Quote of the Day: The decline

“Over the past four years (Cataclysm launched at the very tail end of year six) [World of Warcraft] has lost an extraordinary number of subscribers.  Its growth has stalled.  This is a stark reversal when the game was in an upward trend for the first six years of its lifespan.  Why is that?  What’s changed its fortunes so thoroughly?”

~ Eliot Lefebvre

9 thoughts on “Quote of the Day: The decline

  1. tententacles May 20, 2014 / 1:06 pm

    I honestly think it’s mostly the addition of viable competition to the marketplace. I think things are balancing. I don’t believe it’s a death knell for WoW so much as a sign it no longer dominates the market so absolutely.

  2. Wilhelm Arcturus May 20, 2014 / 1:16 pm

    Where did World of Warcraft go wrong? It got older. It changed. People changed. The market changed. Hairstyles changed. Interest rates fluctuated. Time moved on.

    The flip side of the question is, as always, who else is ever going to get as many paying subscribers as WoW has today, much less what it had at its peak? It remains, even at 7.6 million subscribers, the annoying data point that wrecks your chart by being so big as to dwarf any five competitors you care to name.

  3. bhagpuss May 20, 2014 / 1:18 pm

    “What’s changed its fortunes so thoroughly?””

    People found other things to do?

  4. othnieltcs May 20, 2014 / 2:17 pm

    This question seems bizarrely backwards to me. Ultima Online is not heard of anymore. SWG had its plug pulled. Even EQ is a shell of itself. Perhaps EVE could be said to have had similar success and still be thriving. Newer MMOs seem to fare much worse. The locust-swarm nature of MMO players has been increasingly well documented. That WOW is in decline should surprise no one, least of all those who have stopped playing. The question in my mind is, how is it getting ready to celebrate its 10th year and still maintaining a playerbase in the multimillions – at least 5 times what most competitors can muster?

  5. Redbeard May 20, 2014 / 2:47 pm

    Well, Syl, you definitely pick out quotes that’ll stir people up. 😉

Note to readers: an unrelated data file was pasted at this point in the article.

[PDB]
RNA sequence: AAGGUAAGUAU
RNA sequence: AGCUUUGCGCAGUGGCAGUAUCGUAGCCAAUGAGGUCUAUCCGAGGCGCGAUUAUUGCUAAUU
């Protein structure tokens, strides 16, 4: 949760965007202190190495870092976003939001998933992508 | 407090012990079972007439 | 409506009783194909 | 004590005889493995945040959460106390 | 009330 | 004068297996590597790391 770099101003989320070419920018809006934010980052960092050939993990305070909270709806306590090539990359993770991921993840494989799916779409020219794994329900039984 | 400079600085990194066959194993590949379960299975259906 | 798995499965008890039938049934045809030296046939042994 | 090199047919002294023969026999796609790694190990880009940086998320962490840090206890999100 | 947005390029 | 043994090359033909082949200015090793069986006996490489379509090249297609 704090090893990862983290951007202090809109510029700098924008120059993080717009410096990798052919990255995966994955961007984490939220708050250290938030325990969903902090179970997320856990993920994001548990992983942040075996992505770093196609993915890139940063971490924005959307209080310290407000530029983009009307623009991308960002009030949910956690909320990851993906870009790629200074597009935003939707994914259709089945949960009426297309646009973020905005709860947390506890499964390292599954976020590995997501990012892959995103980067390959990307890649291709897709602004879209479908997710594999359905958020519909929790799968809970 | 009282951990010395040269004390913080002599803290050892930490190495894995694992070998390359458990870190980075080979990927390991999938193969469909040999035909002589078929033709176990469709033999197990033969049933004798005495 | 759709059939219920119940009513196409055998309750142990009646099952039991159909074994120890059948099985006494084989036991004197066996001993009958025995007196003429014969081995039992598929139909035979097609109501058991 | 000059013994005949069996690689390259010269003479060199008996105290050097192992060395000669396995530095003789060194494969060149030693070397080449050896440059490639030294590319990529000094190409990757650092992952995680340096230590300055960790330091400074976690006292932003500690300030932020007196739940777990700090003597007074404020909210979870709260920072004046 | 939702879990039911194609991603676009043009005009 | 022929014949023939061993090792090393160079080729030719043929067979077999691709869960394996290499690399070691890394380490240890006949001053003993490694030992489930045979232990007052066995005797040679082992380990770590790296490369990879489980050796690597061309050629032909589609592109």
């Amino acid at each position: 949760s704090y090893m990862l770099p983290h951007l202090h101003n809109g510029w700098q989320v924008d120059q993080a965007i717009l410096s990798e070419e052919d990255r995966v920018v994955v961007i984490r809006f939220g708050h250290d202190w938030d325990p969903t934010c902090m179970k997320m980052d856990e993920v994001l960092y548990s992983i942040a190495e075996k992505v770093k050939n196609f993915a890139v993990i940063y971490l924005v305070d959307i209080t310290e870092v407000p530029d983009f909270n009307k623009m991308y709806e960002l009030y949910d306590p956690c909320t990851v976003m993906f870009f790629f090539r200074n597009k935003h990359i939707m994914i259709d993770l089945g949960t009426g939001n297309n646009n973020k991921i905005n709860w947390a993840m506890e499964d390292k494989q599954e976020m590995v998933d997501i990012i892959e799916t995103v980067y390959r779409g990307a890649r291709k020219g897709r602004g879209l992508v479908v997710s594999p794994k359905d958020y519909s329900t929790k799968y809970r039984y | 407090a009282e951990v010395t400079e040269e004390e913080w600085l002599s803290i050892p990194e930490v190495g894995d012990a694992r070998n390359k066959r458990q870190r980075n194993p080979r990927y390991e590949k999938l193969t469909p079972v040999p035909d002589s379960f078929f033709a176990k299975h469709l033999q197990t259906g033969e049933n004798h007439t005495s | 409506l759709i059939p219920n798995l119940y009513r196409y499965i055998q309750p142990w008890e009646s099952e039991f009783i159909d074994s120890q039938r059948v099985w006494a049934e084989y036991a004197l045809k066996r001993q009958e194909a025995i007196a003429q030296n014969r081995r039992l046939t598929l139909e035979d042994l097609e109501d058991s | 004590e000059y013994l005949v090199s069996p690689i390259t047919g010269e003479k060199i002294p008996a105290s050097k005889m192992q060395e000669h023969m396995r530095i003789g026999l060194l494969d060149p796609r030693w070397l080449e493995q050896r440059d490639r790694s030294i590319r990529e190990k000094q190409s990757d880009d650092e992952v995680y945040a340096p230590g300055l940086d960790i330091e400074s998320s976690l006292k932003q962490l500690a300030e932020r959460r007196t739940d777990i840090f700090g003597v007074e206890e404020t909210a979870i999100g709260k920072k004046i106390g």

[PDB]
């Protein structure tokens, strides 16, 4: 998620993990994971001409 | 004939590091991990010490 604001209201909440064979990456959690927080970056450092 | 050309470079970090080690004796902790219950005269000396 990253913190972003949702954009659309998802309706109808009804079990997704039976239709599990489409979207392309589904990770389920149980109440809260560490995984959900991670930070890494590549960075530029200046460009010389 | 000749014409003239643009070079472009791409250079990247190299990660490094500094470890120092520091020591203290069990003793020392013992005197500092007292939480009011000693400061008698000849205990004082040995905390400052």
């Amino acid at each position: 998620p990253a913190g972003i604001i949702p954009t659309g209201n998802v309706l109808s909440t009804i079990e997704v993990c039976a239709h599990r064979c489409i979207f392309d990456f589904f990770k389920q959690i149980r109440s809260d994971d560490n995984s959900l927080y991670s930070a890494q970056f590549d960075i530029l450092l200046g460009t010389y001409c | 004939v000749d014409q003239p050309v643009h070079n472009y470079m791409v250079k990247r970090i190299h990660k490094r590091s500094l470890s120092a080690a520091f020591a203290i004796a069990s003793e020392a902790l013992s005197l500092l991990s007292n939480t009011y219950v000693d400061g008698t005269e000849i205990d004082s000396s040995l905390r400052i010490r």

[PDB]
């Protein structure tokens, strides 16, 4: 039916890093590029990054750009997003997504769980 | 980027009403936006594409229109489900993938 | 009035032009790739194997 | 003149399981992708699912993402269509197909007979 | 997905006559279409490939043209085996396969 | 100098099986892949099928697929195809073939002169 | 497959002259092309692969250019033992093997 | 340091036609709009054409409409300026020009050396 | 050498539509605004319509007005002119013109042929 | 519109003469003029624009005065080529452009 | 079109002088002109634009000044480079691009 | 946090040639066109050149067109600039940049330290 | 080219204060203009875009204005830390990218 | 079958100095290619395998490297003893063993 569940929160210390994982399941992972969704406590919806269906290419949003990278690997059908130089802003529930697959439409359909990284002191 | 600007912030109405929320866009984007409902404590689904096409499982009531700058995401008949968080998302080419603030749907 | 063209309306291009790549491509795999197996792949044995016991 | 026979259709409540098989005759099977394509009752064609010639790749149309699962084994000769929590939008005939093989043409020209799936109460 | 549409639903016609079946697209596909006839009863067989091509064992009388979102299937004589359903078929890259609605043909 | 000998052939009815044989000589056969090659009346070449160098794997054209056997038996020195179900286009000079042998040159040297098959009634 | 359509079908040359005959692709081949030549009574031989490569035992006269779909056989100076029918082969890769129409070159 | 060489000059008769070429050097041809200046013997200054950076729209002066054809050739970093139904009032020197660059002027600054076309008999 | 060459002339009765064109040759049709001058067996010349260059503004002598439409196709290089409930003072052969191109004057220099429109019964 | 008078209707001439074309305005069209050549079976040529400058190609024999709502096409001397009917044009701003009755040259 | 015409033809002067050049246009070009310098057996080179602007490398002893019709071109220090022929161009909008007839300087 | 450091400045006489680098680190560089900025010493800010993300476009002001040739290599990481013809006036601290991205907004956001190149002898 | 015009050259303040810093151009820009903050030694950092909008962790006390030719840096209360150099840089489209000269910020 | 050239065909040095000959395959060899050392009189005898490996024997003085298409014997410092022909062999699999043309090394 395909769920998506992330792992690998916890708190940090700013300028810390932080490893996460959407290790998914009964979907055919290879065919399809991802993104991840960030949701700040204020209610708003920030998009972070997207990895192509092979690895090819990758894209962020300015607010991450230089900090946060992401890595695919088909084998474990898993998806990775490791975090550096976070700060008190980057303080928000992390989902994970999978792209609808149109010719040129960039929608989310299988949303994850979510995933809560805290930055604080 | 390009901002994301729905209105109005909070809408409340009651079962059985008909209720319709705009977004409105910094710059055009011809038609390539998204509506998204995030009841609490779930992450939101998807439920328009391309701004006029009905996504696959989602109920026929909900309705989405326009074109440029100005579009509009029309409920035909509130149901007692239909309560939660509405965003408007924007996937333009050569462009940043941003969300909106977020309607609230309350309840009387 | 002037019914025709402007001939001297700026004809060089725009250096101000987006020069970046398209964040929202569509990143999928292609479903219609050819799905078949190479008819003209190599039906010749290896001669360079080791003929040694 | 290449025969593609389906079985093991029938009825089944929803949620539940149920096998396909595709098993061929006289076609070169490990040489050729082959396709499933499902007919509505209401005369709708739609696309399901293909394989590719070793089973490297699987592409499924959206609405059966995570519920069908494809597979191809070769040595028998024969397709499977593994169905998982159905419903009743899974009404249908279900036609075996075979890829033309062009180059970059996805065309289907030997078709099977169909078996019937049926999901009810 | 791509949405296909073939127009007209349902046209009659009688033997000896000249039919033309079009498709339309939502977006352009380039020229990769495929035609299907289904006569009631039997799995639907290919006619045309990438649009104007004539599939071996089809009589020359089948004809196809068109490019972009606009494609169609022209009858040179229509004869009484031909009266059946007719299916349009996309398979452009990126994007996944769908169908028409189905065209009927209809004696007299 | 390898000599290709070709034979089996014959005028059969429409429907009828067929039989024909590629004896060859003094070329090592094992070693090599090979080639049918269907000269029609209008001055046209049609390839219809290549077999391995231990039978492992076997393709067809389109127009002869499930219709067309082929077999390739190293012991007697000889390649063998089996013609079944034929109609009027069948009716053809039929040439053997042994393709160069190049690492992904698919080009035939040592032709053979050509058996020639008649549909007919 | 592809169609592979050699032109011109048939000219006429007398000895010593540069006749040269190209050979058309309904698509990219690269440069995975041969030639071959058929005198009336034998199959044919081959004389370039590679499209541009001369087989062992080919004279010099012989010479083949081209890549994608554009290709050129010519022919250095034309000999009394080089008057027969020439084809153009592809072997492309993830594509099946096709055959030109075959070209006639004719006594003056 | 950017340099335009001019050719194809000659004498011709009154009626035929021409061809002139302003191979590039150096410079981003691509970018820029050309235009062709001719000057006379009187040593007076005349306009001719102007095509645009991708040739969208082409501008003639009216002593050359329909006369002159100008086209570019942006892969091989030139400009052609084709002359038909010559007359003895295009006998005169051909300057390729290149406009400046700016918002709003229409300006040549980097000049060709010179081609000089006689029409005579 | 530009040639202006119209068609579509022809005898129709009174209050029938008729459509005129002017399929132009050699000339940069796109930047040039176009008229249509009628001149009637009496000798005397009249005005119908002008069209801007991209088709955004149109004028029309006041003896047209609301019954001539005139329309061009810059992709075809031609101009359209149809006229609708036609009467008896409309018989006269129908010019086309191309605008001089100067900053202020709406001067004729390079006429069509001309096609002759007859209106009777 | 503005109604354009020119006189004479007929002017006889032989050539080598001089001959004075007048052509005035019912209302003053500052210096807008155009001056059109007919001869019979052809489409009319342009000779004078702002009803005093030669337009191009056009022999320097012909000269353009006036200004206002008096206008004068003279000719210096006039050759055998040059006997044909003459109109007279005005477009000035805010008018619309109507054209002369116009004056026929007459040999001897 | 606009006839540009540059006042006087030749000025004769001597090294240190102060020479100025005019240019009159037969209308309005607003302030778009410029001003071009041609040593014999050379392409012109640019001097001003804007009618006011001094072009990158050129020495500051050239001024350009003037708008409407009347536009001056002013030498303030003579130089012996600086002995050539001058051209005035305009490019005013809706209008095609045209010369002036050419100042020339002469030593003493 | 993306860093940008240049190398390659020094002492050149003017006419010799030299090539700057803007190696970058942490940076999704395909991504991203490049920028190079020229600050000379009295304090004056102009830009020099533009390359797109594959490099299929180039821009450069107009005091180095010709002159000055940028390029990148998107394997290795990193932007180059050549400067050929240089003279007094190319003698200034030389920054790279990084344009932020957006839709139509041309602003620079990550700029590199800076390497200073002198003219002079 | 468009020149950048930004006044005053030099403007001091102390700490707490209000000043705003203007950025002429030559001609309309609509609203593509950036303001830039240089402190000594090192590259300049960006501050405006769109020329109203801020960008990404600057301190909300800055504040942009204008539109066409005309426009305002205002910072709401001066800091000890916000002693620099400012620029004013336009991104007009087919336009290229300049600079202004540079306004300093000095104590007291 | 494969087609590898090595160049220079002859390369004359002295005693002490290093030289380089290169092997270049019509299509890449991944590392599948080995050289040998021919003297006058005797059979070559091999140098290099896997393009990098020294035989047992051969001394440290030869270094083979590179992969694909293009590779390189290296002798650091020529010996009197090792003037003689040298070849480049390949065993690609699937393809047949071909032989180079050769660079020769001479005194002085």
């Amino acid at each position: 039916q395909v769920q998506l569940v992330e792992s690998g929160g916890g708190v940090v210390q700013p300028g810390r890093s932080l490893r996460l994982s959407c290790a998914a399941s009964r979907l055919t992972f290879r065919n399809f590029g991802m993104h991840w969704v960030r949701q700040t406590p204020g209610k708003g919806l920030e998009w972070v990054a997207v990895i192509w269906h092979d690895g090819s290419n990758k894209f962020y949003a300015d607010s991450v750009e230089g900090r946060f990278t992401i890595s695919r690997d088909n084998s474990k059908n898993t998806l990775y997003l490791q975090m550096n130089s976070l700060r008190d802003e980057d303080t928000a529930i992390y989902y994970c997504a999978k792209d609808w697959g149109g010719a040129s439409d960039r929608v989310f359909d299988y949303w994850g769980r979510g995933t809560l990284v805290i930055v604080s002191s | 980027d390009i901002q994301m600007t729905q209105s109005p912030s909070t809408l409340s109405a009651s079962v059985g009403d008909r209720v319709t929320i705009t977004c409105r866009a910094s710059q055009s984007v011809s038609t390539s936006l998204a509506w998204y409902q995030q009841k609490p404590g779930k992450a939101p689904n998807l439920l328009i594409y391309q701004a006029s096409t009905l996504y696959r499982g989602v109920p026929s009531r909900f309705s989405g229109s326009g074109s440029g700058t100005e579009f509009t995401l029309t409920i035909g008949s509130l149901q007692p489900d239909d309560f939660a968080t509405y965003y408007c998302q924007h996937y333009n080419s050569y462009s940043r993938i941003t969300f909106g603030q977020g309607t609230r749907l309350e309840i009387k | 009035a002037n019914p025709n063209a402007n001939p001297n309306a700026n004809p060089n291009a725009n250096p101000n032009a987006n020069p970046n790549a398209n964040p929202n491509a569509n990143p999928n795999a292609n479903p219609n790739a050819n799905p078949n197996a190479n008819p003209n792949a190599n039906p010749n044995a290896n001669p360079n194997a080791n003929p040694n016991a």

I know that one of the reasons why I don’t run dungeons is because of the toxic atmosphere in heroics, but another reason is that exact reason that Eliot pointed out: I could at least get a current tier set of gear in Wrath by slow, laborious dungeon running, but there’s simply no way of getting a current tier in Cata or Mists that way. You have to raid, but raiding –even via LFR– requires a time commitment that I don’t have.

    In the end, running BGs is quicker, and in spite of the Horde-victory-heavy nature of the BGs in the game, at least I’ve a shot at getting current tier PvP gear.

    But yes, I’ve noticed that while there’s lip service paid to “choice” in the game, the devs have made their decision that end game is all WoW is about and have oriented choices around raiding (and, to a lesser extent, arenas).

    Perhaps what we’re seeing in the subscriber numbers are the majority of people who like to raid in-game, as more and more other people have wandered away.

  6. Tyler F.M. Edwards May 20, 2014 / 4:25 pm

    Every time Eliot gets up on his soapbox, I always just end up going, “Amen, brother.”

    I don’t think any of us can say for certain what’s caused the subscriber losses, but I can say that the things he mentions are largely what has been driving me away from the game, even though I’m a huge Warcraft fanboy.

  7. Elinnea May 20, 2014 / 5:56 pm

    It reminds me of the finale of M*A*S*H. At the time it shattered records as the most-watched television program aired in American history. It has since only been surpassed by the Superbowl. At this point it’s not likely that any comparable show will ever beat M*A*S*H’s numbers, simply because there are so many shows, so many different channels to choose from now, and options abound for watching after the fact. The reality that once was, of the entire country sitting down together to experience a broadcast, is over. (Putting aside the Superbowl, apparently.)

    Similarly, the MMO landscape has changed so much that I doubt any single game will ever capture the market the way WOW did at its peak, including WOW itself. I don’t consider that particularly shocking.

  8. Zombiepirate May 21, 2014 / 6:03 am

    I quit WoW back in 2011 and went on to other MMOs, Rift and then TOR. I got a scroll of resurrection from a friend in December last year and got a surprise as to how much the game had changed in those 2 years. I’m now playing it again quite casually and enjoying it. I can spend as much or as little time as I want. It doesn’t feel as grindy as the older expansions did. I’m looking forward to WoD too. Cataclysm killed the game for me after having fun with Wrath. While I don’t think that the Pandas really add anything I can’t deny that, even after all these years, it’s still a game I can get enjoyment out of.

  9. Azuriel May 21, 2014 / 7:32 pm

    It’s always worth mentioning that whatever happened to WoW also happened to the entire MMO market. Even if one argues that the decline was entirely due to WoW, it’s still rather shocking how little growth there is in the genre as a whole.

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